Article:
2012 Year in Review: The Bad
Wednesday, January 2, 2013 12:00 am Daniel J. Summers
Either way you read it, this is the middle post of the “2012 Year in Review: The Good, the Bad, and the Ridiculous” series. This past year has given me no shortage of things from which to choose to compose this post.
Mass Murder x2
2012 saw two mass murders on U. S. soil. On July 20th, at a premiere of the movie The Dark Knight Rises in Aurora, Colorado, 12 people were killed and 58 injured by a freak who made himself look like the Joker. Then, on December 14th, a troubled young man killed his own mother, 20 children, 6 adults, and himself at Sandy Hook Elementary School in Newtown, Connecticut. While the reaction made the ridiculous list this year, the murders themselves are here. They are a stark reminder that we live in a fallen world. Dr. Albert Mohler broke his less-than-a-day-old hiatus on The Briefing for a special edition, and he summed it up quite well.
Though the murders themselves were horrible and tragic, there were reports of heroes in both instances. In Colorado, men shielded others with their bodies, and ultimately gave their lives to save others In Connecticut, a teacher named Victoria Soto hid her students wherever she could, and told the gunman that the children were elsewhere. These ordinary people, stepping up to against evil, give us some hope that while we will never eliminate this sort of evil, it is far from the norm; and, there are those who will fight against it with little to no warning.
The Benghazi / Petraeus Affair
September 11th, for the past 11 years, has been a dicey day. Obviously, the one in 2001 was the worst; however, our intelligence and counter-terrorism forces have been vigilant to the point where we really had not had to deal with any actual attacks on that particular day. 2012 saw that streak come to an end, as a group of terrorists laid siege to the U. S. embassy in Benghazi, Libya, kidnapping and then killing our ambassador and three others. Initially, the State Department blamed the attack on a spontaneous reaction to the film The Innocence of Muslims, a 16-minute film that made a great deal of fun over Mohammad. In the past few days (see why you write these things after the year is done?), the report has come out calling it “sloppy security.”
Conflicting reports came out about the threat level surrounding that particular embassy, and there were even conflicting reports on our reaction to the attack once we knew it was underway. Even with the report, many people still feel that the entire story is not known. Why would that be? Well, when a cover-up or misdirection is the initial response, how are the American people to know when the next answer is the right one?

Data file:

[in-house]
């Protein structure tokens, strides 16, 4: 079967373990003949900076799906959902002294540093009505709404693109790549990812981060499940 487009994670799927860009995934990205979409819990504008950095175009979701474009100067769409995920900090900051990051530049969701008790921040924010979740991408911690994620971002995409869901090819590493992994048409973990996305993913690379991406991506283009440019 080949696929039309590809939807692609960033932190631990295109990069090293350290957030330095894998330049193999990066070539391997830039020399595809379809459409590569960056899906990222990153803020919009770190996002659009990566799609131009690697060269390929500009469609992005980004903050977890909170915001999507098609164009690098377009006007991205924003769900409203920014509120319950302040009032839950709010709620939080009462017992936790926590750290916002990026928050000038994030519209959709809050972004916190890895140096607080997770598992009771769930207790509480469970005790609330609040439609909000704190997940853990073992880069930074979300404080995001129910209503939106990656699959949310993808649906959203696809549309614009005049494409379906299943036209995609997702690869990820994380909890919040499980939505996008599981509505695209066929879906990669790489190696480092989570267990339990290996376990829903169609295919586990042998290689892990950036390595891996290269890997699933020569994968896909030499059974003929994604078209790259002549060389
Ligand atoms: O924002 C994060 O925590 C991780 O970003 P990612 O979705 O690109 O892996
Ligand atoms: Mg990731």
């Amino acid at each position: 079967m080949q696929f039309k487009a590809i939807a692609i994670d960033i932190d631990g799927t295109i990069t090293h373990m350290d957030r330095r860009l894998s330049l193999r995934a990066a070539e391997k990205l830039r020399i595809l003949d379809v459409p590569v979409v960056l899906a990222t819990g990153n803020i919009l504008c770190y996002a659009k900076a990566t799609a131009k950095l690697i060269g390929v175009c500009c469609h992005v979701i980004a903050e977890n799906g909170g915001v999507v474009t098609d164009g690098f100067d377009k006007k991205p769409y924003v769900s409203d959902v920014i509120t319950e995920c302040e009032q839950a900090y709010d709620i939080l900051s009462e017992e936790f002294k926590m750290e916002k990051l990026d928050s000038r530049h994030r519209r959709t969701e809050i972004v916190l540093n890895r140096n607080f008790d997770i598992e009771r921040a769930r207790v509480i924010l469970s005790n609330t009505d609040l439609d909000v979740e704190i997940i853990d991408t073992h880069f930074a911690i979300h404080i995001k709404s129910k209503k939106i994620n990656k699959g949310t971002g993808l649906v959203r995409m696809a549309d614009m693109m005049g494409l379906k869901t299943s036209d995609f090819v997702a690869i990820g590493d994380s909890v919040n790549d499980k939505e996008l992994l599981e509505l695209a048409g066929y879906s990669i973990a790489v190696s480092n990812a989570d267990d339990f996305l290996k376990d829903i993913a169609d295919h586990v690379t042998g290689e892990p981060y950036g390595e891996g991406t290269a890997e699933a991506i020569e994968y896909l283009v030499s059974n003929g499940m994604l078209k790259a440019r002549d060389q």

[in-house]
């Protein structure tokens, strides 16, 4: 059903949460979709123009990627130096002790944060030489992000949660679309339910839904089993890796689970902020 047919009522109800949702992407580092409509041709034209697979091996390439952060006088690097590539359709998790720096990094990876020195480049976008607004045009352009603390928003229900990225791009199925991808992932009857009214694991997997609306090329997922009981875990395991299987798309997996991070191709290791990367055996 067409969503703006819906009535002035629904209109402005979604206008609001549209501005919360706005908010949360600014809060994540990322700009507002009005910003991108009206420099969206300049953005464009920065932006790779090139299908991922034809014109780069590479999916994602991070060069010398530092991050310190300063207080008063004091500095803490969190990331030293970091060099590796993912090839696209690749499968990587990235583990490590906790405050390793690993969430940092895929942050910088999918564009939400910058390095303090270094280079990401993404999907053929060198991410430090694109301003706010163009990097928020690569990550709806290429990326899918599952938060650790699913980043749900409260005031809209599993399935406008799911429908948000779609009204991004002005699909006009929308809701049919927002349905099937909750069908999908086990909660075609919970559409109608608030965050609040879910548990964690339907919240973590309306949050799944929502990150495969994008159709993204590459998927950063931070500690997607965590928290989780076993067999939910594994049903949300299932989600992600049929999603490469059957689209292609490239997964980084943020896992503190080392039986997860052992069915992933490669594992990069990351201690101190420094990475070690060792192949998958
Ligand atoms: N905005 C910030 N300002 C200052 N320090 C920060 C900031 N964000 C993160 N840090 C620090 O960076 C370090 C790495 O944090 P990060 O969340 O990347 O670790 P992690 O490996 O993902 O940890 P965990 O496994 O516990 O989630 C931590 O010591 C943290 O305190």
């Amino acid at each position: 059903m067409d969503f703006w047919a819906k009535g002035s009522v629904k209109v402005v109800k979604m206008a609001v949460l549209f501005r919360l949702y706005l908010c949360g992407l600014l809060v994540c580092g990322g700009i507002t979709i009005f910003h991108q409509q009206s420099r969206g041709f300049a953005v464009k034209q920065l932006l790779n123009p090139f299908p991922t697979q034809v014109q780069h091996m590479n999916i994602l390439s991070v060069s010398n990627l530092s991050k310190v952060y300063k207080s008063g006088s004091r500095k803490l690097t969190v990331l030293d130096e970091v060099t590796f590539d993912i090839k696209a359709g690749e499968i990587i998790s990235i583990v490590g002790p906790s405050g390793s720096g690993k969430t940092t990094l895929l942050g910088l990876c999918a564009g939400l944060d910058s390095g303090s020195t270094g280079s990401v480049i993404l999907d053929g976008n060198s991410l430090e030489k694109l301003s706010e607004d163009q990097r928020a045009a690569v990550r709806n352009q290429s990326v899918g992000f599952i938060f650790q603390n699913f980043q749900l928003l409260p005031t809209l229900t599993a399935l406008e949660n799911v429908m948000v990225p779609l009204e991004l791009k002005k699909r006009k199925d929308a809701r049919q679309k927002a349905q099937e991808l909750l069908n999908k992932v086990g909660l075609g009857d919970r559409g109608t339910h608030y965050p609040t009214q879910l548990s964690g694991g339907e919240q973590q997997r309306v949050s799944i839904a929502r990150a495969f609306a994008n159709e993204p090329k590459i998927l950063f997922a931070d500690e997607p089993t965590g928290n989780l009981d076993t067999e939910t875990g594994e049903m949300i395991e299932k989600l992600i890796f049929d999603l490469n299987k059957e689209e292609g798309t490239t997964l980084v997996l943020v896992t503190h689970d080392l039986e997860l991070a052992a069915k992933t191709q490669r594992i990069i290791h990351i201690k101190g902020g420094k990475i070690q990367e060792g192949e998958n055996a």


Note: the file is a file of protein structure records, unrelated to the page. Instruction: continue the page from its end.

But, surely, the director of the Central Intelligence Agency, or the Secretary of State, could get the answers and bring them out, correct? This, too, was not to be in 2012. Thanks to a sexual harassment complaint launched in April and concluded in August, an affair between the CIA director, retired General David Petraeus, and his biographer, was revealed. This “trump card” was not played until after the election, and was used to oust Petraeus before he could give official testimony as the CIA director. At the same time, the Secretary of State, Hillary Clinton, couldn't testify due to scheduling conflicts, then due to the “flu.” It may be just as well; she doesn't have a great history of having a very good memory when she's placed under oath. Additionally, the African Command commander was relieved of his position shortly after the attack.
September 11, 2001 is generally considered a failure of intelligence. The more we learn about September 11, 2012, it looks less like a failure of intelligence and more a failure to take appropriate defensive action based on that intelligence. To put it more bluntly, we hung our own countrymen out to dry, and four of them are no longer with us.
The Fiscal Cliff
If Benghazi's problem was inaction, then the CIA and State have learned it from the U. S. Congress. Over three years of Senate inaction have left us with a budget that is nearly 4 years old; Obamacare deferred-until-the-next-election mandates will kick in; we're about to hit the extended-several-times debt ceiling; across-the-board cuts, called “sequestration,” a compromise from the last debt ceiling expansion, are set to kick in; and the so-called “Bush tax cuts” which were extended a few times are once again set to expire (itself a concept that probably deserves a spot on a ridiculous list at some point). Since that's a lot to say, the term “fiscal cliff” was coined to describe these economic events all hitting at the same time.